A look at the West Coast WJUC tryouts.
February 1, 2016 by Robert Gough in Coverage, News, Recap with 5 comments
SEATTLE — As many of today’s star players gathered in Florida to battle for roster spots on the U.S. World Ultimate and Guts Championship team, the stars of tomorrow gathered on the opposite side of the country to fight for the same rights on the Under-20 World Junior Ultimate Championship rosters.
After pleasant weather on Saturday, Sunday brought chilly, cloudy conditions with a light breeze. These contrasting environments reflected the contrasting styles and personalities of the two groups trying out on the second day: the boys were bright, cheerful, and relaxed; the girls were rigid and quiet, slowly working through their warm-ups and initial drills. The girls would eventually ratchet up the energy and excitement after entering scrimmages later in the day, but the boys were flying around the facilities all day, which was mostly 7-on-7 scrimmaging, with drills few and far between.1
Girls’ coaches Jamie Nuwer and DeAnna Ball — supported by regional club players Rohre and Qxhna Titcomb, Molly McKeon, and Bethany Kaylor — led the girls through a full set of warm-up movements before breaking the group into four pods to run drills. The first series were four similar drills focusing mostly on cutting, defending, and winning space. Each of the drills required some level of physical play, which benefited some girls, but left others struggling to come up with discs.
The day continued with pods running through Triangle of Death rotations before finally breaking into 7-on-7 scrimmages. The first leg of the scrimmages, before the lunch break, saw a healthy amount of mistakes, miscues, and fatigued players. After a thirty minute break for food and water, the girls rebounded in a big way as the level of play reached i’s peak as the day would eventually end with scrimmages that featured some Worlds-ready competition.
Many of the standout players were Seattle’s very own: Claire Trop and Ally Constantino showed off a level of athleticism that no one seemed able to contain. Maya Powell, Kaia Roast, and Carly Campana used their tall frames to win discs and break marks. It seemed every local player made a noteworthy play or two throughout the course of the day. But the Northwest wasn’t the only region on display on Sunday: Midwest attendees drew attention as Minnesota’s Hannah Cowan showcased a complete, balanced game all throughout scrimmages, and Illinois’ Mindy Radike bid at every chance during drills, while many other players seemed stiff and hesitant.
It has to be noted that girls started the day slow and quiet. If it wasn’t for the hooting and hollering from the open side of tryouts, the venue would have been silent. While not an entirely fair comparison because of the boys’ more scrimmage-focused schedule, the girls seemed tight, maybe nervous. Even at their best form later in the day, the sideline talk, excitement, and what can only be called “hype” paled in comparison to the boys’ side, who would rush the field on every score, chest-bumping and high-fiving everyone in sight.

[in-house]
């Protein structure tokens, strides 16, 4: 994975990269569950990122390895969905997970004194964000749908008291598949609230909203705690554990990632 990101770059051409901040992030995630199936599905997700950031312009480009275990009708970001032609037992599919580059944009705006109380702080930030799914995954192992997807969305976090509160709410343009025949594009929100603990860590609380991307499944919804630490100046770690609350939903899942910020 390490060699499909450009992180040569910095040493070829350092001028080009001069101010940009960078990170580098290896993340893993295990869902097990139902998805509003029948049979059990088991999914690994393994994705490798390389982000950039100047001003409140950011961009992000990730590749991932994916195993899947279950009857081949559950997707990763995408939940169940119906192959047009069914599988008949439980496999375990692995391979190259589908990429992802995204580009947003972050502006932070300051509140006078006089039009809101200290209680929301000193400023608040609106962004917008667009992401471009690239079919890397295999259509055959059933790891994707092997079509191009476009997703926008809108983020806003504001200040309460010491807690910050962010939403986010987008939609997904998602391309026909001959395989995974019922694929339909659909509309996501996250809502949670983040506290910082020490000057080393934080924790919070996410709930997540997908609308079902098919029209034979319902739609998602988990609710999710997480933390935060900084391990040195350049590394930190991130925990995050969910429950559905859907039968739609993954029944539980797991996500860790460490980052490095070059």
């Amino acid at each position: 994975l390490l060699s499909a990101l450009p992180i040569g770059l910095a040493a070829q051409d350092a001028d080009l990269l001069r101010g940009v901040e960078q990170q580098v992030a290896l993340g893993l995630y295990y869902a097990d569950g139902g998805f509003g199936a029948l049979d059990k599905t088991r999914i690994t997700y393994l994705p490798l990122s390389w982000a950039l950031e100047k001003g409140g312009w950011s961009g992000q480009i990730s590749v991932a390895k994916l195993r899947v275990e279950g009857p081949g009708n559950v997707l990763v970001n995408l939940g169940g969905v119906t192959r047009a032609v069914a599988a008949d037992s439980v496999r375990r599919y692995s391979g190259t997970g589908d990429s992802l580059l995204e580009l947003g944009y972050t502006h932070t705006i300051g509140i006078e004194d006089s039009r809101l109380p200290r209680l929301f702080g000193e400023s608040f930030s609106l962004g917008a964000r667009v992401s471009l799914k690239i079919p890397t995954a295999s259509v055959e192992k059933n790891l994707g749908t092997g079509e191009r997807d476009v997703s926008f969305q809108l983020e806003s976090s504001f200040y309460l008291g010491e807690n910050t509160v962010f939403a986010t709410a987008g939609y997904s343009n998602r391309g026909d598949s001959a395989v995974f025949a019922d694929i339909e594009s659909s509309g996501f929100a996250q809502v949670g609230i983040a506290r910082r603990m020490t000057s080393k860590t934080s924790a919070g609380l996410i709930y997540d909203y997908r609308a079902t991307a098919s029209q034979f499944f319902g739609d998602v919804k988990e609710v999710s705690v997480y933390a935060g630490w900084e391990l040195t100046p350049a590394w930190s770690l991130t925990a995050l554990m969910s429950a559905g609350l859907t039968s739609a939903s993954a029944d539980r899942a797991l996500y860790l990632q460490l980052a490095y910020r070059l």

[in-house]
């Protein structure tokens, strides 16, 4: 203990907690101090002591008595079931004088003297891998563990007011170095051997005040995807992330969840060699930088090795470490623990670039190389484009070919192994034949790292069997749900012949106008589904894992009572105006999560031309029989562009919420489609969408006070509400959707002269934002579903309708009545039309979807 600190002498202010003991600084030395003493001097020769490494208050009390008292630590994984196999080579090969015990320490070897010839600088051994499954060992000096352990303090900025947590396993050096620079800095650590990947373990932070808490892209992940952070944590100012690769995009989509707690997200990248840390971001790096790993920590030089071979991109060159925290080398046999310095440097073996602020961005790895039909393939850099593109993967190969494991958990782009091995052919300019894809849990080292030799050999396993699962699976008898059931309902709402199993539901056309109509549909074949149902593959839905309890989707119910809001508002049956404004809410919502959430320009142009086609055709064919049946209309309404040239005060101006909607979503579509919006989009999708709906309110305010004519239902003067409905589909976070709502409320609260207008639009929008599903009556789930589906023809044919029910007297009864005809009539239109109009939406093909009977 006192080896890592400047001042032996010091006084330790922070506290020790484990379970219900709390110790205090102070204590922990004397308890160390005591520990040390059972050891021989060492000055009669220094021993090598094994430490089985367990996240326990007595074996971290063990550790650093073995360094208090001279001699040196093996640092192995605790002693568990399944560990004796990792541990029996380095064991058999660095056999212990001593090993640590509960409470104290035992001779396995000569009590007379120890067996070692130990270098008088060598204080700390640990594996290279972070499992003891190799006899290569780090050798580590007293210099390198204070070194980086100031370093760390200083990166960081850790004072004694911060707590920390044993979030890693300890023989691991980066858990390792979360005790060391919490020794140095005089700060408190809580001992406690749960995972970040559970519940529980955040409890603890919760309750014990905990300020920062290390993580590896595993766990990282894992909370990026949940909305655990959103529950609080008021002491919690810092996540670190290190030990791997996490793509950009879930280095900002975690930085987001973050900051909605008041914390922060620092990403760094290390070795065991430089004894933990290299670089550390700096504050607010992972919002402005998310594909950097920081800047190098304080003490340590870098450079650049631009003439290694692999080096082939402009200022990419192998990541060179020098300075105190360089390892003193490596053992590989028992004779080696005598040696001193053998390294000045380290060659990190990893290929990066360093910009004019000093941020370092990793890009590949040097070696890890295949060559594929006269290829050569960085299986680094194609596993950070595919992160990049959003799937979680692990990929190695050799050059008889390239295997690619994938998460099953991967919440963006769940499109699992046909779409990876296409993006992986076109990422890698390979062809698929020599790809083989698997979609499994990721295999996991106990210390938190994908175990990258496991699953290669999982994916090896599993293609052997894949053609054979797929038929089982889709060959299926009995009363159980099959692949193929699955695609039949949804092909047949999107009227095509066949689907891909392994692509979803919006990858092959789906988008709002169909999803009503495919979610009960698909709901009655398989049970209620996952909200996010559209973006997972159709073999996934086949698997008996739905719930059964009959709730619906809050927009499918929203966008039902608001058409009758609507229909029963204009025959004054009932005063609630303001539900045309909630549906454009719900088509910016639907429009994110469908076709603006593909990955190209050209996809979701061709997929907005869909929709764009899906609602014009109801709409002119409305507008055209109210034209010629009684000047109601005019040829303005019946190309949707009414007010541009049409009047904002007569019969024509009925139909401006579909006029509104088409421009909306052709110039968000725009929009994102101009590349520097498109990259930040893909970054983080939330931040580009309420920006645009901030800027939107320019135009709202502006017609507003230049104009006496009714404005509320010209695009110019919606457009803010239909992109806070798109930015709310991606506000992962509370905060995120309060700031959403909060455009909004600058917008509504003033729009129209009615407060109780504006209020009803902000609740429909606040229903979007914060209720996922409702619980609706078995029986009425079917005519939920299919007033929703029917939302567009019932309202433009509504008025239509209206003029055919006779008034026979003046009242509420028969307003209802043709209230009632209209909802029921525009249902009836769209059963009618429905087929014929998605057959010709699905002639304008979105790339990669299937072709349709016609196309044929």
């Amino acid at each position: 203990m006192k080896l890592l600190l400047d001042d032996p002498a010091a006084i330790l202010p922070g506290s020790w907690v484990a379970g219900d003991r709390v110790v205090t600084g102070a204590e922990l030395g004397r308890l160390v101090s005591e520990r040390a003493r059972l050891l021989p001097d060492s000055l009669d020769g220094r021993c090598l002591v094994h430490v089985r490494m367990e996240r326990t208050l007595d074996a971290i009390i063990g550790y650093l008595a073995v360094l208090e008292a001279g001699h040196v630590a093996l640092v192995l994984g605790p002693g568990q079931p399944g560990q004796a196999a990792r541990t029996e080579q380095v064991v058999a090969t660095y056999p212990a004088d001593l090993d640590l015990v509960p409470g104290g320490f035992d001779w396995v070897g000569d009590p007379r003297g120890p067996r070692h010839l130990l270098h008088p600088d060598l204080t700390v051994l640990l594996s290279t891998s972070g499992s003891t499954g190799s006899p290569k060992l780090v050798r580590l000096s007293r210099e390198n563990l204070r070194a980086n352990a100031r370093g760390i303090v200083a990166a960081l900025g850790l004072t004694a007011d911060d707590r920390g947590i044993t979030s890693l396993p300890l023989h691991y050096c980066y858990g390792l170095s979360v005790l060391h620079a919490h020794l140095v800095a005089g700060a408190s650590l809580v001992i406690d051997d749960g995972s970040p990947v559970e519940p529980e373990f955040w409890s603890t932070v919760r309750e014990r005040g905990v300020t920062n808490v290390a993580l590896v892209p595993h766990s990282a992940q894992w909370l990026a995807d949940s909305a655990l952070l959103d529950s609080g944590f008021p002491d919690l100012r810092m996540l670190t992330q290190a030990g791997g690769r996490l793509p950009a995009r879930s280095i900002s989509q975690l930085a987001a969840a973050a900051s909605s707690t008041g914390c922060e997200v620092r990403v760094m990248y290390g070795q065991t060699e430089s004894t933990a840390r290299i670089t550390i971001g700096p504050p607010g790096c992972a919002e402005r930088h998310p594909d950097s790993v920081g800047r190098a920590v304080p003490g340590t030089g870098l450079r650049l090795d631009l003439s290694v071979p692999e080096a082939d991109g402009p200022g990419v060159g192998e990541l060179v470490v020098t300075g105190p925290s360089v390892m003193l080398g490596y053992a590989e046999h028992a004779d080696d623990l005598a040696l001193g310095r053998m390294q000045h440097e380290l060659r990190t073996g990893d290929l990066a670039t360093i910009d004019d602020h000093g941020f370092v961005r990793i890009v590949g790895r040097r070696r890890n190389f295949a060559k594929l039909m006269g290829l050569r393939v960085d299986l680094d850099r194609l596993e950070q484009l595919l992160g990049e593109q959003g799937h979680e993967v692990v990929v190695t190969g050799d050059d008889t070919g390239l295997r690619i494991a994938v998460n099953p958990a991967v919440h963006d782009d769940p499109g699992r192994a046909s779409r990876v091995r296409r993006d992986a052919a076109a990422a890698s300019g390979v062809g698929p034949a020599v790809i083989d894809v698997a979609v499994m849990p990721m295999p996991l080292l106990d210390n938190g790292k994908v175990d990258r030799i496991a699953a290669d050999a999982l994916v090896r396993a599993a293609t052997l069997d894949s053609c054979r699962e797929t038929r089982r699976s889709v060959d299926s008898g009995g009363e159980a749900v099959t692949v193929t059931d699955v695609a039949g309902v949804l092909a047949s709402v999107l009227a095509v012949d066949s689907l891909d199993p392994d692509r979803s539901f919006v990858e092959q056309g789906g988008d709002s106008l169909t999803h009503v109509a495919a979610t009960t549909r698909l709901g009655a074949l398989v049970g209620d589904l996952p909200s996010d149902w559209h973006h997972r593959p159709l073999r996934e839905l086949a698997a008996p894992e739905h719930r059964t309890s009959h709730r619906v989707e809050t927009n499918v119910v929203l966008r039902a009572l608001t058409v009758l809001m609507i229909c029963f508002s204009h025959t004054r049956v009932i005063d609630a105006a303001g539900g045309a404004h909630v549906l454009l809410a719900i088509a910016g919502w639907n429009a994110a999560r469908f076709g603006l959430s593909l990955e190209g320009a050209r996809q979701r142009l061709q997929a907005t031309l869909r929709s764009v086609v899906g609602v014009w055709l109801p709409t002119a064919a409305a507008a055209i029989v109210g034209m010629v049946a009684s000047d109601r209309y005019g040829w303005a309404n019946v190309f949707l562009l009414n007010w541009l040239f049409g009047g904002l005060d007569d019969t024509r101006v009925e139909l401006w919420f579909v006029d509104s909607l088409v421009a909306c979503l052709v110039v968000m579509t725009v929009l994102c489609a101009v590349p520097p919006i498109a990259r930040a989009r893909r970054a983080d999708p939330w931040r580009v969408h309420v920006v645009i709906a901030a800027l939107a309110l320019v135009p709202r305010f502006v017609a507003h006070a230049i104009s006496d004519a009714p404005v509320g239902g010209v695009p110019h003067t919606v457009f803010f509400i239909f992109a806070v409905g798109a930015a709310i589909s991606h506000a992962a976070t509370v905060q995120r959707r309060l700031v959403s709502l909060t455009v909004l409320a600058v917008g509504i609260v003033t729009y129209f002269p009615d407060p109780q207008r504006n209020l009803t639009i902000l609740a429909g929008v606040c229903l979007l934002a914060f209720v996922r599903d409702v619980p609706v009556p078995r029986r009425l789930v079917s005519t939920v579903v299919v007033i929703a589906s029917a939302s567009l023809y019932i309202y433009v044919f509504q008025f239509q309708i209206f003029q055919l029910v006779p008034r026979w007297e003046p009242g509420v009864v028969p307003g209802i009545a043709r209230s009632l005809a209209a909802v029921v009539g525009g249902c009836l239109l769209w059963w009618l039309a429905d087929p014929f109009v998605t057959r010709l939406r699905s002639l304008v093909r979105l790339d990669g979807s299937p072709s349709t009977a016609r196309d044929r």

Speaking of the boys: these guys were honestly flying around the field all day. Between maybe seventy minutes of the day spent on drills, the open tryouts were all scrimmages: four groups of roughly ten players played round-robin style in games to five or so. The most notable aspect of their tryout was the parity and depth. Every player on the field seemed speedy, athletic, and focused. Playing on slightly small fields with seven players on a side created tense, exciting gameplay that seemed to find each touch of the disc reaching stall seven or higher. Defense was tight, and cutters had to grind to get open, but the handlers remained collected and weren’t afraid to let the stall count climb as they worked to find open targets.
As previously mentioned, every player seemed stoked to be out and playing for a spot on the team, and everyone embraced the high-energy sideline style that Northwest teams like Sockeye and Rhino and Oregon have shown in the past: rushing the field, jumping all over in celebration. This was done in good spirit as well, as players routinely celebrated the accomplishments of their on-field opponents.
While there were a couple standout plays, it’s nearly impossible to say any specific players were that much better than those around them; this was some of the most balanced, evenly-matched, high class ultimate that I have seen in person. It seems like you could pick twenty-five of those players out of a hat and have a good chance at a gold medal finish. No one will envy the process of cuts and selections the coaches face after Sunday, but everyone should enjoy the final product if it maintains the level of play seen Sunday.
An interesting difference in attitudes and dynamics was revealed between the two teams this weekend, and each group will likely see a different process of growth and adaptation as the tournament nears and progresses. The tryouts were rich in talent and potential, but only time will show how it all comes together.
Note: I had a detailed list of participants for the girls, but not the boys. ↩